CLEO 2022 Soseito Sugawara


CLEO 2022 Participation Report

15th-20th May 2022, : San Jose McEnery Convention Center, San Jose, California, US

Sosehito Sugawara, 2nd year master's student

About CLEO2022

The Conference of Laser and Electro Optics (CLEO): 2022 was held in California, USA from May 15 to 20. In recent years, due to the coronavirus, all conferences have been held only online, but this year, as the pandemic has settled down, the conference was held in a hybrid format of on-site and online. The following are the advantages and disadvantages of participating in a hybrid conference. The first advantage is, of course, that online participation is possible. During the period of the conference, for example, it was impossible to come to China to participate in the conference due to the thorough lockdown. However, Chinese researchers presented their research results through online participation, and we were able to attend the conference. We felt that this was a great advantage, as the response to the corona is changing in many countries. On the other hand, one of the drawbacks is the difficulty of operating two methods, on-site and online, at the same time. Although I did not actually participate in the management of the sessions, there were some problems that occurred during my participation in the sessions, such as the inability to see the screen online that could be shared on-site, and conversely, the inability of online participants to share their screens, which the management side had to deal with. In addition, the chairperson was basically on-site for the question-and-answer session, so the priority of online questions was inevitably lowered. However, these problems are likely to improve as the number of sessions increases, and I felt that the hybrid format is basically advantageous.
San Jose, where the conference was held, is the center of the so-called Silicon Valley, where huge tech companies that provide services worldwide have their headquarters. Walking around the venue for a short while, you can see the headquarters of companies such as zoom, Adobe, and nvidia, which made me realize that the U.S. is the world's top economic powerhouse. I don't know if this is the reason, but the cost of living is also very high. For example, a hamburger costs about $16 (2100 yen), which definitely put pressure on the author's wallet.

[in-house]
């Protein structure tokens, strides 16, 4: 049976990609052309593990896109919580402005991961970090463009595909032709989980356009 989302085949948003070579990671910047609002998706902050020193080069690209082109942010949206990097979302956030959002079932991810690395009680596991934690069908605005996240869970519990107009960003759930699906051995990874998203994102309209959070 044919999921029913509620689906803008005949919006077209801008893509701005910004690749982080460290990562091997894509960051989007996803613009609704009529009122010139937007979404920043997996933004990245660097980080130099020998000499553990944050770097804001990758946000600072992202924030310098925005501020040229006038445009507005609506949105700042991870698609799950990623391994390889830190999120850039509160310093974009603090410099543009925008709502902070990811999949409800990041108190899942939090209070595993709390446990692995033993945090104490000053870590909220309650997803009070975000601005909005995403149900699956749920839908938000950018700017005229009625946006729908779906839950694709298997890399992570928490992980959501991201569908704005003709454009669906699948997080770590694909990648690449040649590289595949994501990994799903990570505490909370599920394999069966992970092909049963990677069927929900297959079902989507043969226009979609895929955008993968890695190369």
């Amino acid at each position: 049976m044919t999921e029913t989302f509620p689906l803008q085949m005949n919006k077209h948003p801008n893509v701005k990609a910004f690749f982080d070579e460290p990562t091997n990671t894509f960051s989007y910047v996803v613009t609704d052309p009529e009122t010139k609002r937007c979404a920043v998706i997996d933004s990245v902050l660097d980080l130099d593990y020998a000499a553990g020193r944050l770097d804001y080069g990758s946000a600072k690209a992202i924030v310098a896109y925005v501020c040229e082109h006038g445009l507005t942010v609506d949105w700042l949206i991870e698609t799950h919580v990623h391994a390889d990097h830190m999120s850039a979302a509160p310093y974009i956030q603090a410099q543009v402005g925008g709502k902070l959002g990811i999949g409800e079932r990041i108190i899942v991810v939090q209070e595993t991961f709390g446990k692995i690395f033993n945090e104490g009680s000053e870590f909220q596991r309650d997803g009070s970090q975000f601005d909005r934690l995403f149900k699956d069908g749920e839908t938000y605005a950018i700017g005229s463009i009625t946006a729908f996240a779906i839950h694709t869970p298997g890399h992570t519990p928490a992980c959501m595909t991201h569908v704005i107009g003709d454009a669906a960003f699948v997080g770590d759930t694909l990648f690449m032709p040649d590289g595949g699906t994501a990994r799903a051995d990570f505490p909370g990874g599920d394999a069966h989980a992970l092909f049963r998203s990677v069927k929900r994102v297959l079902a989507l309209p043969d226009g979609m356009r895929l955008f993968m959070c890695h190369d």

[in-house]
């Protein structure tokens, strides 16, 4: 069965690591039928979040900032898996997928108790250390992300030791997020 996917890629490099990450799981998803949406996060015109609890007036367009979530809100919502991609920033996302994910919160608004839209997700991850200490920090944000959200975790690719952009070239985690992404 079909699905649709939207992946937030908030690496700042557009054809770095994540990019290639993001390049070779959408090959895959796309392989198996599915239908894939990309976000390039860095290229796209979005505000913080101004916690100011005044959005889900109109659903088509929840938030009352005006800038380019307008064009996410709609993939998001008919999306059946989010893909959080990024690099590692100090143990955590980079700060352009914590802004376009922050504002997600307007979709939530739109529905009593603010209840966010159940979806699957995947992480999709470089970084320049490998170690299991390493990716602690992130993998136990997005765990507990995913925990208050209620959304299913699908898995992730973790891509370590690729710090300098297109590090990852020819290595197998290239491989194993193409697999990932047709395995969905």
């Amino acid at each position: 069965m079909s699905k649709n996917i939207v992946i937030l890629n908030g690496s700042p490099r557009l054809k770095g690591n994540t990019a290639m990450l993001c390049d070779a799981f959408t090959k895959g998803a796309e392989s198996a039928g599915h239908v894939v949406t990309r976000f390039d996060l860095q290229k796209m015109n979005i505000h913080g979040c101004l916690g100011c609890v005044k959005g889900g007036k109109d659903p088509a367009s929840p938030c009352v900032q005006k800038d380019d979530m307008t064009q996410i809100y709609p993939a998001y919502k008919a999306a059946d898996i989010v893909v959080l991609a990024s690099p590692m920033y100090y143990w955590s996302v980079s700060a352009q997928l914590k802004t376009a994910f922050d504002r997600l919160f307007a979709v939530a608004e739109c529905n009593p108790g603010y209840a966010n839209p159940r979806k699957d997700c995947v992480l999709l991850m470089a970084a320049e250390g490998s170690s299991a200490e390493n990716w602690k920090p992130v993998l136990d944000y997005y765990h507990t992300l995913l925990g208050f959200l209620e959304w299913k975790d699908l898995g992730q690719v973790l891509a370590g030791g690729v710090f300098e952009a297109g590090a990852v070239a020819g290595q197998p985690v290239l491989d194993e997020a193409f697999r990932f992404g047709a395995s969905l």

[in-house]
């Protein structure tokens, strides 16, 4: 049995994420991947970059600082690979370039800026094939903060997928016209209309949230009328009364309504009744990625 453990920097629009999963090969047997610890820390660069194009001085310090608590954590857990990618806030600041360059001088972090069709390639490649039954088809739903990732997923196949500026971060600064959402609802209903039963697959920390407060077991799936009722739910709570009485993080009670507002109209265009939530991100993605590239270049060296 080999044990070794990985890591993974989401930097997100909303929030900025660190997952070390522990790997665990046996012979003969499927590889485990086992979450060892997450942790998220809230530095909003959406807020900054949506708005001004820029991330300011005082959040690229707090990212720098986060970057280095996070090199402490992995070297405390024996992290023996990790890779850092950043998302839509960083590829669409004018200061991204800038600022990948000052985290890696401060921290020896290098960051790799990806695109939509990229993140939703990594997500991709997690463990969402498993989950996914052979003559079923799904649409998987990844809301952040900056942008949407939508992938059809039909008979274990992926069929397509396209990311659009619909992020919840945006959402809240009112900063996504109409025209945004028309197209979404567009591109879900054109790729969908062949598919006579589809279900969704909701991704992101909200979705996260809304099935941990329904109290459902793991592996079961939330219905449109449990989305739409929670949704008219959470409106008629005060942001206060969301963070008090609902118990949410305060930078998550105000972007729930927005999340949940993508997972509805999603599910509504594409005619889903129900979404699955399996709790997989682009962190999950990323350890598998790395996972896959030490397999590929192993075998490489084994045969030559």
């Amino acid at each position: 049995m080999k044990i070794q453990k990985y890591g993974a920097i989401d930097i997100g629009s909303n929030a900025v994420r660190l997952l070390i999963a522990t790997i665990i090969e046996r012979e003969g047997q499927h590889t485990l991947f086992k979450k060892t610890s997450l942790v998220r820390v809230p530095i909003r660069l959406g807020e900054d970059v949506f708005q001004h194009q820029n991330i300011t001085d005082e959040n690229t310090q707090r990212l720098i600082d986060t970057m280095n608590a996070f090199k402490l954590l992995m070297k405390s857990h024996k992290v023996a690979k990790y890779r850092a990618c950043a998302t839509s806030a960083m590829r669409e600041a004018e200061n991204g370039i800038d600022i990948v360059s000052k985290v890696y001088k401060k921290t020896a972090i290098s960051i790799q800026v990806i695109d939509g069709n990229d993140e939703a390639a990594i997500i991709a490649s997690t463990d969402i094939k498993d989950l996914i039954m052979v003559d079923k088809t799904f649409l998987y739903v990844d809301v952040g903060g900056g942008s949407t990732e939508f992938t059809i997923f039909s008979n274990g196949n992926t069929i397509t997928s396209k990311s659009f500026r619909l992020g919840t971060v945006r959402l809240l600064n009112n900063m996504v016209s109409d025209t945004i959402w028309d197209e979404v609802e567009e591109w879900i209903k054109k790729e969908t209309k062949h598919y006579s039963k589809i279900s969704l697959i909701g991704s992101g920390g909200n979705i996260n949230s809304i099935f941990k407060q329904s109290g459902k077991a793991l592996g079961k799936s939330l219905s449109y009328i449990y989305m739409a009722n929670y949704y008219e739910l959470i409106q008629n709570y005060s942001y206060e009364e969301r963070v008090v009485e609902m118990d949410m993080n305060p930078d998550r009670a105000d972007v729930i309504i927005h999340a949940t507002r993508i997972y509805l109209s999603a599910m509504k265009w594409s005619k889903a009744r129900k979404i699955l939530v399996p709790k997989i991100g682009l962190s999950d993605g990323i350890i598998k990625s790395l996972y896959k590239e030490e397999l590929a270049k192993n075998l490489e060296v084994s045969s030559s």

2. Presentation by the presenter

Title: Deterministic Generation of Perfect Soliton Crystal Assisted by Saturable
Presenter: Ayata Nakashima
Affiliation: Keio University
Presentation No.: SW5H.4 (Wed, May 18)

This presentation was about the measurement of Raman comb stability and longitudinal mode spacing of the comb, and the results of transmission experiments using Raman comb. The format of the presentation was oral, and I actually took the podium and made the presentation. First of all, I would like to give a self-evaluation of the presentation, and I cannot deny that there are many points to be improved. This was due to a combination of my lack of English proficiency and lack of practice. This was the first on-site presentation in English, and I think more careful preparation was necessary. Due to time constraints, I received only one question, a simple one asking whether resonator dispersion was controlled. Although the content of the presentation was unsatisfactory, it provided me with an opportunity to reevaluate what I need to improve, and I would like to make use of this experience in my next presentation.

3. presentations attended

[FW4J.7] Quantum Noise of Dark Pulse Microcombs 

The purpose of the presentation is to compare the noise of Bright soliton and Dark pulse. The resonator material is AlGaAs. The material of the resonator is AlGaAs, which is a joint research between Peking University and UCSB. First, the angular misalignment of the resonator inside the resonator corresponding to the pulse jitter was calculated by simulation. The results show that dark pulses are more stable than light pulses in terms of angular stability. As a result, the angle was more stable for dark pulses. As a result, the dark pulse had a more stable angle and a lower noise than the 13dB jitter bright soliton. Experimental results showed that the comb noise was as low as Quantum noise when the ASE noise was corrected, and that the noise was as low as the Quantum noise when the ASE noise was corrected. AlGaAs is suitable for measuring the quantum characteristics of microcombs, considering the fact that the comb generation can be done at low power, which is one of the advantages of using AlGaAs. The conclusion was that AlGaAs is suitable for measuring the quantum characteristics of microcombs. 

[SF2G.7] Sub-Milliwatt Coherent Microromb Generation

In connection with the aforementioned presentation, a presentation on the generation of dark pulses using an AlGaAs resonator was given.
The characteristics of the resonator are as follows. The characteristics of the resonator are as follows. Dark pulses can be generated with a power of about 1 mW, and the conversion efficiency is 15 %@10 mW. Notably, the comb generation range was confirmed to be very wide at 11 GHz@10 mW. Turnkey operation is also possible. When the laser is turned on, the resonance frequency of the resonator is changed by heat, and a pulse is generated. Since the laser has a wide-range comb region, controlling the temperature of the resonator allows the frep The problem is that the line width is wider than that of conventional solitons. One problem is that the line width is wider than that of conventional solitons, but this is not a problem for most applications.

Table 1 AlGaAs resonator characteristics
Parameter Value
Q-factor 3.3 × 106
Propagation loss (dB/cm) 0.2
Comb threshold (µW) 30